London attack: Killers' relatives speak out

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Family members of the London attackers are speaking out days after the three men carried out a deadly rampage at London Bridge and Borough Market over the weekend.

Charisse O'Leary, the former wife of Rachid Redouane, condemned the deadly attacks in a statement on Wednesday and said she did not support Redouane's beliefs.

"My thoughts and efforts now are with trying to bring up my daughter with the knowledge that someday I will have to try and explain to her why her father did what he did," O'Leary said.

O'Leary was married to Redouane, 30, and had a daughter together. She siad the two separated six months ago. Redouane is also known as Rachid Elkhdar.

Valeria Collina, the mother of 22-year-old Youssef Zaghba, also told reporters that her son was always hard on himself because he never measured up his expectation. But in the last year, she noticed Zaghba was different.

"When I went to England, he was a bit more rigid, but not so much. But from his face, from his look, I could tell there had been a radicalization, as they say. And this happened in England," Collina said.

Zaghba was an Italian national of Moroccan descent who was reportedly working in a London restaurant. Italian authorities said Zaghba had been stopped and questioned in Italy but had not been charged with any crime. Collina also said she told authorities at an Italian airport to detain her son on March 15, 2016, before he boarded a one-way flight to Turkey. Italian officials said suspicions about him had been shared with British authorities.

Collina, a Muslim convert herself, added that Zaghba thought he could find pure Islam" in Syria and looked to start a family, not to fight. The mother condemned her son's actions, calling them "horrible" and vowing to use her voice to educate young people about the true meaning of Islam.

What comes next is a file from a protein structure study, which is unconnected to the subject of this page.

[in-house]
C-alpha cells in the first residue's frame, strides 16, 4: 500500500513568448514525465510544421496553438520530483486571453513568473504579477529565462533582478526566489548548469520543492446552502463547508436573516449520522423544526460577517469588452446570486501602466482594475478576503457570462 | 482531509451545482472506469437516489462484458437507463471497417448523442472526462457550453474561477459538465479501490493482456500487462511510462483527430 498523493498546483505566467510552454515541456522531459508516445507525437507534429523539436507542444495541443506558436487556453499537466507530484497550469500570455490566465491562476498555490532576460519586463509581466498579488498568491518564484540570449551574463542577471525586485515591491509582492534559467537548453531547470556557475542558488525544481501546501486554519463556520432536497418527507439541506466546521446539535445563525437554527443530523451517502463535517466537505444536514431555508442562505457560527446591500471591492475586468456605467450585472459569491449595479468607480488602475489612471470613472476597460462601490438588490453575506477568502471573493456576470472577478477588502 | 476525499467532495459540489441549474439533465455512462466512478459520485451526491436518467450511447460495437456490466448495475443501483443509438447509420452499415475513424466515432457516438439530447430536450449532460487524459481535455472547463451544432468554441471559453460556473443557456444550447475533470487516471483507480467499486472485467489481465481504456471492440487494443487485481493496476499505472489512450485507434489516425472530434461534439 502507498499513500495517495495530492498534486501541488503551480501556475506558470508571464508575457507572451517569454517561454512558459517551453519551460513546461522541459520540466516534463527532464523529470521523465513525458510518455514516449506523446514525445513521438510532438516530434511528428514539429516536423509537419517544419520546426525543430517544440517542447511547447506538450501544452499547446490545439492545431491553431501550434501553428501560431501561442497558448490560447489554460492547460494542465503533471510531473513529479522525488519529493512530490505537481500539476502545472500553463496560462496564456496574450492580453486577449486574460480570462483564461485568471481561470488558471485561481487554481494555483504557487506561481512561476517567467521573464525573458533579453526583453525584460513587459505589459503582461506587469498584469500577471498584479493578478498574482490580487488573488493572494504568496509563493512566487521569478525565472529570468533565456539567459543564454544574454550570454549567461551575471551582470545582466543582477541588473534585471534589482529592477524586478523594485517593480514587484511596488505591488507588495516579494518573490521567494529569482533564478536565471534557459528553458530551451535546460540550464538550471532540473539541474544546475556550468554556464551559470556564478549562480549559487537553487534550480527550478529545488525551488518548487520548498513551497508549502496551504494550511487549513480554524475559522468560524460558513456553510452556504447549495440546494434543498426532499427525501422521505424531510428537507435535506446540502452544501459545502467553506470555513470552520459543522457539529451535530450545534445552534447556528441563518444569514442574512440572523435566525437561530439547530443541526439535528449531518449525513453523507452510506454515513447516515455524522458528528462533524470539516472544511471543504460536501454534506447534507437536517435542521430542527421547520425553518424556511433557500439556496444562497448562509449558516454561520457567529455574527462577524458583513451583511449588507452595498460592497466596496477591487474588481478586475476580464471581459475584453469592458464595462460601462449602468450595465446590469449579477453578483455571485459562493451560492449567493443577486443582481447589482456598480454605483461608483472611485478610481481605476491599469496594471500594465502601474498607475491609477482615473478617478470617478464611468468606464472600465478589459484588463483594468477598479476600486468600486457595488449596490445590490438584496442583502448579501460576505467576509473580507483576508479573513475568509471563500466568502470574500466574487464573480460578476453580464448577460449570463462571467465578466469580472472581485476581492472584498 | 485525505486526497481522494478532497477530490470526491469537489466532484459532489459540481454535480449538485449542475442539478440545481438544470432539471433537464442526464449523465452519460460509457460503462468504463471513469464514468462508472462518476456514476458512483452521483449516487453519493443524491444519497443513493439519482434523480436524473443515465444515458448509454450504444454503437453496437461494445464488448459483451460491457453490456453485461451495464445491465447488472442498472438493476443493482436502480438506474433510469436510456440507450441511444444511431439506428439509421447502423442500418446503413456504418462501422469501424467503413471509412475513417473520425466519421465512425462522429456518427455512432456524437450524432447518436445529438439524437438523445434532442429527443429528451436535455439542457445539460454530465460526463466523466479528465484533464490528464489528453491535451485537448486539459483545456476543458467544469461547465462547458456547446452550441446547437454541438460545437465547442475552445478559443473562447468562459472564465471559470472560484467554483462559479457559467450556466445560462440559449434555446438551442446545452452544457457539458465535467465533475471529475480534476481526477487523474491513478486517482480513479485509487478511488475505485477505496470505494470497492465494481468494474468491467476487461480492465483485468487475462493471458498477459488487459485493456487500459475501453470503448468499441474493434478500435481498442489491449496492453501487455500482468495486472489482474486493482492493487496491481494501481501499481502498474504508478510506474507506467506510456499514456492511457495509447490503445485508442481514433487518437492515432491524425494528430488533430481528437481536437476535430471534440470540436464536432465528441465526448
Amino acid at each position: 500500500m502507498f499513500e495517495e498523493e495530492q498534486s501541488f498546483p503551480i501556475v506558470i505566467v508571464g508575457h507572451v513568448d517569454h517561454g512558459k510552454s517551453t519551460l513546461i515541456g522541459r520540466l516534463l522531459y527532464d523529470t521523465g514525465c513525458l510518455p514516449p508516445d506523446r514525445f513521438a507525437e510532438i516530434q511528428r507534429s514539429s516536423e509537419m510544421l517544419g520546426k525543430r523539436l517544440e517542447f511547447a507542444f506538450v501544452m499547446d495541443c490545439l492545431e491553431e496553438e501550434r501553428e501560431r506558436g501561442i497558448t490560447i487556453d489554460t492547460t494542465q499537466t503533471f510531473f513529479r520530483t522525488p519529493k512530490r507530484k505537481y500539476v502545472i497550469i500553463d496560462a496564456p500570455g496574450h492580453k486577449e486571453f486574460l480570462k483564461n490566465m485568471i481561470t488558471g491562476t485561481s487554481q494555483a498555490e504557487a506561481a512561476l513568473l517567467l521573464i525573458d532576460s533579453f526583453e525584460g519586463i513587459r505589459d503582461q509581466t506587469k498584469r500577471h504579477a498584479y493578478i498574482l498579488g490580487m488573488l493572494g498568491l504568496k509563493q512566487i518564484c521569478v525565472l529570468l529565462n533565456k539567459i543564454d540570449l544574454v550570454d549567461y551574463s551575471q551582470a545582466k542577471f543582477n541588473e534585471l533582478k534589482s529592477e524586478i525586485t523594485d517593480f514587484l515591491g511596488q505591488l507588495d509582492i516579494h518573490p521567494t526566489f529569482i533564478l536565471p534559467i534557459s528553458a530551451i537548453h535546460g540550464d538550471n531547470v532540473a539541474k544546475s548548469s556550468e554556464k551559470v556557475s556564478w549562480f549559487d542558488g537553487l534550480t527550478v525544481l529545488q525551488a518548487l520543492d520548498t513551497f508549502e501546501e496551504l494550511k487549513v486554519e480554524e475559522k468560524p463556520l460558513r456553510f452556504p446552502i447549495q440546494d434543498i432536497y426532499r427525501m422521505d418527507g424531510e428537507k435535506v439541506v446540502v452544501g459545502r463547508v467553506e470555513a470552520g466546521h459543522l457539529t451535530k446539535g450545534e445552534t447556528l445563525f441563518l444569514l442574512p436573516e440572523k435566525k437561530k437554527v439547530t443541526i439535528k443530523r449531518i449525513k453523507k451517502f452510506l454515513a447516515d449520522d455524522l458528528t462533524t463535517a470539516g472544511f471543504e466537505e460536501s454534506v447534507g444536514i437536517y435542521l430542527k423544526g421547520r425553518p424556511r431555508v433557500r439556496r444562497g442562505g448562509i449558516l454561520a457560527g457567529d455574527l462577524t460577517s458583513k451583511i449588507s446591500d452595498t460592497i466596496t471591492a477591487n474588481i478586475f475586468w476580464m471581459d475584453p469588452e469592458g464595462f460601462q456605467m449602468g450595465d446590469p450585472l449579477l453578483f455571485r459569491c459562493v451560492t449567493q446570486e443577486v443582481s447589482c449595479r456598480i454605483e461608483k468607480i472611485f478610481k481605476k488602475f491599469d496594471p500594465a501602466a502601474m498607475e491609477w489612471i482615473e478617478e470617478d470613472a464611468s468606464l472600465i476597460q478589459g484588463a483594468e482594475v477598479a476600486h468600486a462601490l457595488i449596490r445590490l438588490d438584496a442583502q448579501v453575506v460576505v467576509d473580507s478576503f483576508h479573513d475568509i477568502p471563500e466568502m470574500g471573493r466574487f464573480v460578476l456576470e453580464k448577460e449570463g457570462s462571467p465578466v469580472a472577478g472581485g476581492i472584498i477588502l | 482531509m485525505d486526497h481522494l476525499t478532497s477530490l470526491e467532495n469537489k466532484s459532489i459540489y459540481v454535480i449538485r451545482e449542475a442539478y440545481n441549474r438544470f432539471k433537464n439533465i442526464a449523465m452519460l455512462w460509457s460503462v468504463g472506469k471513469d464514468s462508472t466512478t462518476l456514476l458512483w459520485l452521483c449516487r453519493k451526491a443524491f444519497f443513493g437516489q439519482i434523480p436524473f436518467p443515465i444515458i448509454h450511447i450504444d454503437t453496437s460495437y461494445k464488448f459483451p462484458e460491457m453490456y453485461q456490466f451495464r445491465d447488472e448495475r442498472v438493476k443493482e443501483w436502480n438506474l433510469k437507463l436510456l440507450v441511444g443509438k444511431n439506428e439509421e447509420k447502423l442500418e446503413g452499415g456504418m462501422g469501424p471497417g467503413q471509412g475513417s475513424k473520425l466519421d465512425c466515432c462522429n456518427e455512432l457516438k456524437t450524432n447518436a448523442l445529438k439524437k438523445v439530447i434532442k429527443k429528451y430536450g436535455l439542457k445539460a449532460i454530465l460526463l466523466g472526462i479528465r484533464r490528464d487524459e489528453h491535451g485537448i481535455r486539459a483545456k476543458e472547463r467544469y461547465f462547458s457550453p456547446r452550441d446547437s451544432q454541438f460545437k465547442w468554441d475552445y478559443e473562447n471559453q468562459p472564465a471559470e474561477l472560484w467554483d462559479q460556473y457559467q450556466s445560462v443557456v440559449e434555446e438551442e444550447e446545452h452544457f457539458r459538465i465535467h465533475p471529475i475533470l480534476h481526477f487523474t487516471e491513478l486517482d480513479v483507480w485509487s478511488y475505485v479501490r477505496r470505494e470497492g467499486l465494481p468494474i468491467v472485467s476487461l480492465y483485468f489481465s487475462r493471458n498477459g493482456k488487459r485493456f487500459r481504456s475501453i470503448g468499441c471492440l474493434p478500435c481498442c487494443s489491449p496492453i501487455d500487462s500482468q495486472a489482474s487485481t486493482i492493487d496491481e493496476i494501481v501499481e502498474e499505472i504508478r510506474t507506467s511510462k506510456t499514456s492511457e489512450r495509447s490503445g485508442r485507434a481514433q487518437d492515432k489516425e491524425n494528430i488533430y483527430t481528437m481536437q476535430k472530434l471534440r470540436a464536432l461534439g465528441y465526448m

"It is a horrible thing, something that should not happen. It shouldn't have happened and it should not happen again," Collina said.

Redouane, Zaghba and Khurum Butt, 27, charged a van into a crowd on the London Bridge before jumping out and slashing people with knives in Borough Market on Saturday. All three men were shot dead.

A 30-year-old man was also arrested in east London in connection to the attack, police said early Wednesday. Two people are now in custody on suspicion of violating the Terrorism Act. They have not been identified or charged. All others who had been arrested have been released without facing charges.


British Prime Minister Theresa May called for a tougher counter-terrorism laws in the country, even if it requires altering human rights protections, after two deadly terror incidents that have left dozens of people dead and wounded. Seven people were killed and 50 others were injured on Saturday.

Reaction to the rampage has dominated each of the UK candidate's campaigns before Thursday's general election. Opposition Labour Party leader Jeremy Corbyn and others criticized May for cutting police numbers by roughly 20,000 during her tenure as home secretary.

The Associated Press contributed to this report.